On the heels of death threats being made to Dan Slott over the final issue of The Amazing Spider-Man, threats directed at filmmaker James Gunn when Guardians of the Galaxy star Karen Gillan shaved her head and then threats made against the administrators of a Man of Steel Facebook page following the casting of Ben Affleck as Batman, it's arguably not surprising that the most recent controversy in the fan community has spurred threats of violence.
That's according to outgoing Batwoman co-writer and artist J.H. Williams III, who tweeted last night, "I've just been told that threats of violence have been issued toward individuals at DC comics. This is unacceptable. It needs to stop now."
Of course, the fact that he and his co-writer Haden Blackman are the supposedly wronged parties may not matter much--their departure, which took place after DC rejected a number of their planned stories including the marriage of Batwoman and her fiancee Maggie Sawyer, has generated a lot of attention from outside of comics, primarily with headlines like "DC Comics bans gay marriage."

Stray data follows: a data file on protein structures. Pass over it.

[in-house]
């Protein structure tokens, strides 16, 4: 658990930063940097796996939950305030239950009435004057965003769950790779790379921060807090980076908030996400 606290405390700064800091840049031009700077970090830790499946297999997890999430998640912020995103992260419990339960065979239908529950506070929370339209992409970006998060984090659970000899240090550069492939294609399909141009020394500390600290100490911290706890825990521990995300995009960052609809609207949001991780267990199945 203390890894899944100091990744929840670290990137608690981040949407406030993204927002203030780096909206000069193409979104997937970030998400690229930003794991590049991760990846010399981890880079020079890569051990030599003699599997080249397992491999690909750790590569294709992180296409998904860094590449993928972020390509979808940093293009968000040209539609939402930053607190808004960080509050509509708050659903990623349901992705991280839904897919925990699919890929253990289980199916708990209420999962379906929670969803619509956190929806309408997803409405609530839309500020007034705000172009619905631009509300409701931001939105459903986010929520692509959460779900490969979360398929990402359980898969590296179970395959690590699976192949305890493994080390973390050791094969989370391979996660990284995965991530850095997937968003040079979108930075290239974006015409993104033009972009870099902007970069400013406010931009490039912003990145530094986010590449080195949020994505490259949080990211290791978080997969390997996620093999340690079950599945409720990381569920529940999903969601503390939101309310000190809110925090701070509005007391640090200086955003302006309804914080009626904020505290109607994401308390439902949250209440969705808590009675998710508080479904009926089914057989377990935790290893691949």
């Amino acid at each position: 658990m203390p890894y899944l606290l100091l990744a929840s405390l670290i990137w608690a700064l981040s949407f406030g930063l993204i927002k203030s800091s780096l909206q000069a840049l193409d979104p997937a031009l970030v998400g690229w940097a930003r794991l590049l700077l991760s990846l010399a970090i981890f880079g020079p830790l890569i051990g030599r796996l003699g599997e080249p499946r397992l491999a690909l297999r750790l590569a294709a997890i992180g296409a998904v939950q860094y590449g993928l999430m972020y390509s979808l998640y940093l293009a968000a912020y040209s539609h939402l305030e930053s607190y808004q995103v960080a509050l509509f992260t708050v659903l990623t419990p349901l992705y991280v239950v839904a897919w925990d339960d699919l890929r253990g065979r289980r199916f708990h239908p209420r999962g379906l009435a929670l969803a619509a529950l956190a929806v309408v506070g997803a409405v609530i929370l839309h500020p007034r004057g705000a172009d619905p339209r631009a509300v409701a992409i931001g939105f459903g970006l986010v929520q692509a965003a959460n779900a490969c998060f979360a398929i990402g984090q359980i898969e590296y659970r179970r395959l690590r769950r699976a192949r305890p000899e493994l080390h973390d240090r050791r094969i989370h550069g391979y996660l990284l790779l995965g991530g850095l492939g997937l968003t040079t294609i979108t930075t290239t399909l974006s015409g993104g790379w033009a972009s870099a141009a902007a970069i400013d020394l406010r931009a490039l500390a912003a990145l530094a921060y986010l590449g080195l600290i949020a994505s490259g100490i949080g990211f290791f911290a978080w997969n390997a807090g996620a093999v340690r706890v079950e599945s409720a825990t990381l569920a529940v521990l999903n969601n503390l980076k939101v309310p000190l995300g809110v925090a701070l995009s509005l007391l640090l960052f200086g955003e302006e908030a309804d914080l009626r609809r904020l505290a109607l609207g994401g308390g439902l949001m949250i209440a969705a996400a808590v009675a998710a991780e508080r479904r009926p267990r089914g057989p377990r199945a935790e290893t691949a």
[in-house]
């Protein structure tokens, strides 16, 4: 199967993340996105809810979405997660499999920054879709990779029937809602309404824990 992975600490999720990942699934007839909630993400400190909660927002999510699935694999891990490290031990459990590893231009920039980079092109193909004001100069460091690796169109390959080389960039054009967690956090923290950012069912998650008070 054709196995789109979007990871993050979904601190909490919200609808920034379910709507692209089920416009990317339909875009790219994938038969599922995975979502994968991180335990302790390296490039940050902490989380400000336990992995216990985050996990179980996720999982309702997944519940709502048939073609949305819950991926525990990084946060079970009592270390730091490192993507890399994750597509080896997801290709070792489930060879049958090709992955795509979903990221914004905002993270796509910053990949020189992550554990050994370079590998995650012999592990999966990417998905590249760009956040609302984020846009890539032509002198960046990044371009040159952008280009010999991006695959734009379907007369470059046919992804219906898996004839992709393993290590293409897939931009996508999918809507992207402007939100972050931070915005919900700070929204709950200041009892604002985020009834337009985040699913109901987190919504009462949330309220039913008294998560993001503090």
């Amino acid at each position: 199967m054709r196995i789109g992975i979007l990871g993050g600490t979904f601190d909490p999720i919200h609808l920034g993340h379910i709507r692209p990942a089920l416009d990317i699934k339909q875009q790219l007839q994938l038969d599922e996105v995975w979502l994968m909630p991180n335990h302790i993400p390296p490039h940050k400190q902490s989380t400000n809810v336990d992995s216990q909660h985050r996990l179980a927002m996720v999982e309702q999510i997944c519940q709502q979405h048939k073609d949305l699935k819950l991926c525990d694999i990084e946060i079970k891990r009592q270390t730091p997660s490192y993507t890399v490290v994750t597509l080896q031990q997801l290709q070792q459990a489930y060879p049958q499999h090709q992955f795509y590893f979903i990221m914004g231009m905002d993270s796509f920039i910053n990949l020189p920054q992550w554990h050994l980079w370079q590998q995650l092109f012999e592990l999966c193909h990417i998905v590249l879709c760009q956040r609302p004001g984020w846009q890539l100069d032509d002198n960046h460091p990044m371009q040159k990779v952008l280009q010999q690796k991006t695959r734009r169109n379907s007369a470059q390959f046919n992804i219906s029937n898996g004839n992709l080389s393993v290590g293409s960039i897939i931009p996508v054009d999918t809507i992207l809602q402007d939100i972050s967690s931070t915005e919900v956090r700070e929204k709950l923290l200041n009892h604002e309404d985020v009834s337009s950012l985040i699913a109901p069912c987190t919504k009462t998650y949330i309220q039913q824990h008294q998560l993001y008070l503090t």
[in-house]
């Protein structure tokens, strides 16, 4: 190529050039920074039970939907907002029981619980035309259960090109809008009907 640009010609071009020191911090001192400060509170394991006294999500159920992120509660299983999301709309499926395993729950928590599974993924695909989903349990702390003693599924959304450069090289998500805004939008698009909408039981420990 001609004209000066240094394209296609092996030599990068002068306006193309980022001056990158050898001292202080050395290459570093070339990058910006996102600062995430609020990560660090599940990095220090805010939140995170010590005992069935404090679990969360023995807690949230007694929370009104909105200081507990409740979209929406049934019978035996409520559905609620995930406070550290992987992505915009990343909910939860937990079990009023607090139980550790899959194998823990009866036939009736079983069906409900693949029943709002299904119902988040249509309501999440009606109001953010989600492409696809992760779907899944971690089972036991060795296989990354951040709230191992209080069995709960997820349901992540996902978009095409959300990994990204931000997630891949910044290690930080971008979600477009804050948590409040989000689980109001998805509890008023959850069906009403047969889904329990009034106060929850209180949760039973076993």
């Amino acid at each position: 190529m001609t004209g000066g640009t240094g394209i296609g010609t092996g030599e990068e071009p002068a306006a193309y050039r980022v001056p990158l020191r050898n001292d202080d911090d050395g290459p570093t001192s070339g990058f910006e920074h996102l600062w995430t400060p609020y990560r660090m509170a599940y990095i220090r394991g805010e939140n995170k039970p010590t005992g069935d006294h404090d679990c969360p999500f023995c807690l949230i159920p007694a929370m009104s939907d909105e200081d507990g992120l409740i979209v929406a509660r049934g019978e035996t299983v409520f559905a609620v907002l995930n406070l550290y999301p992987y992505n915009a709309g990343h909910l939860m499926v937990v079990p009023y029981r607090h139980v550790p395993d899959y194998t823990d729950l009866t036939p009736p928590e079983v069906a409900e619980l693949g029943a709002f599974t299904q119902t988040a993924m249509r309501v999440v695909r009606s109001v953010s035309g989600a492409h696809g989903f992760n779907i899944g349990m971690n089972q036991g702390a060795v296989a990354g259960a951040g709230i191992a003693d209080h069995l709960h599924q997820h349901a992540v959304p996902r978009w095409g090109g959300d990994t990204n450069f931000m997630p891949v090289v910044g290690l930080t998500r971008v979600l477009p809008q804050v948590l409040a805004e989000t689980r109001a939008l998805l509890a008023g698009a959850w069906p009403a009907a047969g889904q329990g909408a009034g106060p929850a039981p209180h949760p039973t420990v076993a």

In spite of Williams's protestations to the contrary, many fans are convinced that the move was because DC was reluctant to allow two homosexual characters to marry. DC, the creators and my own sources have all confirmed that, in fact, it's not about "gay marriage," per se, but about marriage in general, which DC believes limits storytelling opportunities and "ages" the characters.
As a result, it's likely Williams's request for fans to calm down may fall on deaf ears--or at least deeply disinterested ones who don't know who he or even Batwoman particularly is, and only got involved because of what's being portrayed in much of the press as a marriage equality controversy.